Archambeau’s Laureates and Heretics, where he talks about both poets as students of Yvor Winters at Stanford, spends a few pages on this lineage: Milosz, Hass writes, offered him an antidote from a Poundian poetics of images into the poetry of statements, someone “who did not assume that the great drama in their work was everything in the world that was happening to them for the first time.”

 

“O,” a buck of sticky human effluents, is passed among ridiculous antagonists: power (masturbating oligarchs, Onomastic’s one-upmanship), eros (the pretty waitress’ ejaculation O!, which Dibble emphasises), anxiety of influence (Milosz-Hass, Matthias-Hass, Archambeau-Matthias-Hass) in a game of assonance tag. If the canonical mode of poetry is written to be overheard, and apostrophe is speaking to an object you aren’t supposed to speak to, the natural mode of poetic speech is one of failed invocation or relational displacement, viz. Culler. The shape of “O” is what makes poetry go round.

 

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Throughout the book and his career, Archambeau has spent a lot of psychic effort defending Matthias against the dismissal of his poetics by other critics as “just modernism.” But is Matthias’ poetics a “just modernism”? Is his recovery of modernism reactionary or a relevant response to our material and political conditions? Is its wordplay onanistic, or resistant and expansive?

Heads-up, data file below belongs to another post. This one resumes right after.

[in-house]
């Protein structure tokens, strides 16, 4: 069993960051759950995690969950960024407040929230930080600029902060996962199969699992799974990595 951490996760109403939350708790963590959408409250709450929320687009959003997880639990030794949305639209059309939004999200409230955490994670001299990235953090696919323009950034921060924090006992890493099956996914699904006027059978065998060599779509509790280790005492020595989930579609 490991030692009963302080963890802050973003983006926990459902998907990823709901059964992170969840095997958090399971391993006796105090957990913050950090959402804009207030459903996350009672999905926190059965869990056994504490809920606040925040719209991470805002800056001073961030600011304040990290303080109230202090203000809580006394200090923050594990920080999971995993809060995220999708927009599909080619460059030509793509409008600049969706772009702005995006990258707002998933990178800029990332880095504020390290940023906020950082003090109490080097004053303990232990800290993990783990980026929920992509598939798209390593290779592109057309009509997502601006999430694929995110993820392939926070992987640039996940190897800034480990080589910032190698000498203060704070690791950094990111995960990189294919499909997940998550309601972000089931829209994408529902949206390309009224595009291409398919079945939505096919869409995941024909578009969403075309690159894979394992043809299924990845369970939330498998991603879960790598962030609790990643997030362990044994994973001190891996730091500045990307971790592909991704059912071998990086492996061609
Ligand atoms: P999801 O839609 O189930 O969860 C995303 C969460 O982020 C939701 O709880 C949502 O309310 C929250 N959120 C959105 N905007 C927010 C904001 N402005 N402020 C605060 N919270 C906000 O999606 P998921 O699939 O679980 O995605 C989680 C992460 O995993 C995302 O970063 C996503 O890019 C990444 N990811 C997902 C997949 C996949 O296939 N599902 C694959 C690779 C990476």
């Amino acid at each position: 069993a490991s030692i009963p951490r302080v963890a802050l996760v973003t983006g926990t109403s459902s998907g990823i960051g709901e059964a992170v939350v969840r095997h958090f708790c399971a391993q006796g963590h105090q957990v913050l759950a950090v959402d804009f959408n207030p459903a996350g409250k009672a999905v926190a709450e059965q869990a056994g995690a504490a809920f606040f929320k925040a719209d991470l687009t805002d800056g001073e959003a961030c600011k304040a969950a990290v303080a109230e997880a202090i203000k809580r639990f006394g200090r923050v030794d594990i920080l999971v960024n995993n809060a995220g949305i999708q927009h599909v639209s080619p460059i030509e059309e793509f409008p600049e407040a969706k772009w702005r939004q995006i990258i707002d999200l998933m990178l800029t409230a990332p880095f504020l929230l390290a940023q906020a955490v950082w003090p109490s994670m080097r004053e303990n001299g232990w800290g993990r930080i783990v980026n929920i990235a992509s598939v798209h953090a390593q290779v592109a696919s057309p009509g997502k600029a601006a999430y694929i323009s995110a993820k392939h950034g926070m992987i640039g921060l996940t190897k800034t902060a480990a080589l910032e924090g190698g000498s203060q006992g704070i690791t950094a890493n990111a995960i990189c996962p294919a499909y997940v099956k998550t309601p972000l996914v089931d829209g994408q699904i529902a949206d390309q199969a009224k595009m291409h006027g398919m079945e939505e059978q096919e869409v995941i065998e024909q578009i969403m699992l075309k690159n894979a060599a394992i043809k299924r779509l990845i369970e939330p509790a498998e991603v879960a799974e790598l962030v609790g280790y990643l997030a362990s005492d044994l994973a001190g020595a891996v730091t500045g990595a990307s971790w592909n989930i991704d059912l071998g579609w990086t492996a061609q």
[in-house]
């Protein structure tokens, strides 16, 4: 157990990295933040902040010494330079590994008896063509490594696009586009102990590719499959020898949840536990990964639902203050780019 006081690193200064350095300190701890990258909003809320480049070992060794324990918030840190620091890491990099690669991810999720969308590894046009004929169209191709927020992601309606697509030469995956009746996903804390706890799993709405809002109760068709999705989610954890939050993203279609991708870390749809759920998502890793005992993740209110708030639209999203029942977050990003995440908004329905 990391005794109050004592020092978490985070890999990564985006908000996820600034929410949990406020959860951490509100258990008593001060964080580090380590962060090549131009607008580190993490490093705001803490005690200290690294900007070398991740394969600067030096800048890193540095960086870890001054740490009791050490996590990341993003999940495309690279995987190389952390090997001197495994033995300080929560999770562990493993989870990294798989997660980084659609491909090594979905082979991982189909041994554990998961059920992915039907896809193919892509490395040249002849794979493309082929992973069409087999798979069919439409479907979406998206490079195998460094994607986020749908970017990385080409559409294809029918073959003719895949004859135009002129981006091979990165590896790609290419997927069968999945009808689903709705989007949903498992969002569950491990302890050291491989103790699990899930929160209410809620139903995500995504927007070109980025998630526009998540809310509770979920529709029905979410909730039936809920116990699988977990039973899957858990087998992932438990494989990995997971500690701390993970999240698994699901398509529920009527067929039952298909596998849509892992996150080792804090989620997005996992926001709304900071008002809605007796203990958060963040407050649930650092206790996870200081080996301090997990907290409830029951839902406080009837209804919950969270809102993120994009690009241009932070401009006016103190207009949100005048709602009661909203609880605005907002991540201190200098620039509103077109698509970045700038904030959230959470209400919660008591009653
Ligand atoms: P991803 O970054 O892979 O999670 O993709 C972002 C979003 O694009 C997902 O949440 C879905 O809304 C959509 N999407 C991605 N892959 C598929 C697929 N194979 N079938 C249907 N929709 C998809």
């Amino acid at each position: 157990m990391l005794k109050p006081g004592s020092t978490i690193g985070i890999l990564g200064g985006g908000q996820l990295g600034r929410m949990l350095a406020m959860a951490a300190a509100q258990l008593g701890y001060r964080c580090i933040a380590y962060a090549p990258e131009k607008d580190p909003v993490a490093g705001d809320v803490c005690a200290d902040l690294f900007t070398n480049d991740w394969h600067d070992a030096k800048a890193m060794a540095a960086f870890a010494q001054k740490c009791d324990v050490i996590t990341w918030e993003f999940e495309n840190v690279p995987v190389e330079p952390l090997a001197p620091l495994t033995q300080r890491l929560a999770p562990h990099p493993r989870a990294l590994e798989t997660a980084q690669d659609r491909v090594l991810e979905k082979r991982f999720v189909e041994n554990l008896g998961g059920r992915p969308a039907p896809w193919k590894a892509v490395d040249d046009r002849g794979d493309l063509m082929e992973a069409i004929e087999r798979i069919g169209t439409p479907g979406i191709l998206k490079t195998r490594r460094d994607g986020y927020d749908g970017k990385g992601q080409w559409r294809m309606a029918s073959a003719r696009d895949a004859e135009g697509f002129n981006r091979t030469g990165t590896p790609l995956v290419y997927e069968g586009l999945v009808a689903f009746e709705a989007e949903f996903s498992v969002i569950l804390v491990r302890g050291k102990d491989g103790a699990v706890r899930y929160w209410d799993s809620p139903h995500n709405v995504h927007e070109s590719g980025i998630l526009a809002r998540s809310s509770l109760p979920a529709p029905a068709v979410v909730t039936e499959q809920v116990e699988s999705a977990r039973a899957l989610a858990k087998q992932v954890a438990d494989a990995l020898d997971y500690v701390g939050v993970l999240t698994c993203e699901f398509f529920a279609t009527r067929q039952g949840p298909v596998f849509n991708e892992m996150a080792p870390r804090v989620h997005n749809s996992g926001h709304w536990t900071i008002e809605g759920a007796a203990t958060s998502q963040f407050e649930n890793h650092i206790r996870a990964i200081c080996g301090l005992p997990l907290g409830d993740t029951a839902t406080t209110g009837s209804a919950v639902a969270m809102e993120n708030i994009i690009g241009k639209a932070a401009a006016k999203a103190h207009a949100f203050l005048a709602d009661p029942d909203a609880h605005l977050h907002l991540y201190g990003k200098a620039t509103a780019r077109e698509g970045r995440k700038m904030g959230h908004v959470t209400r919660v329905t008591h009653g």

Matthias owes a larger debt to Pound and the British modernists in general, Archambeau concedes in Laureates and Heretics, but Matthias’ contribution is tempered by a anti-onomastic understanding, offering a wider historical awareness than his forebears. Matthias does not allow for the spectacle of seeing to mark his politics with melodrama and faux-naivete: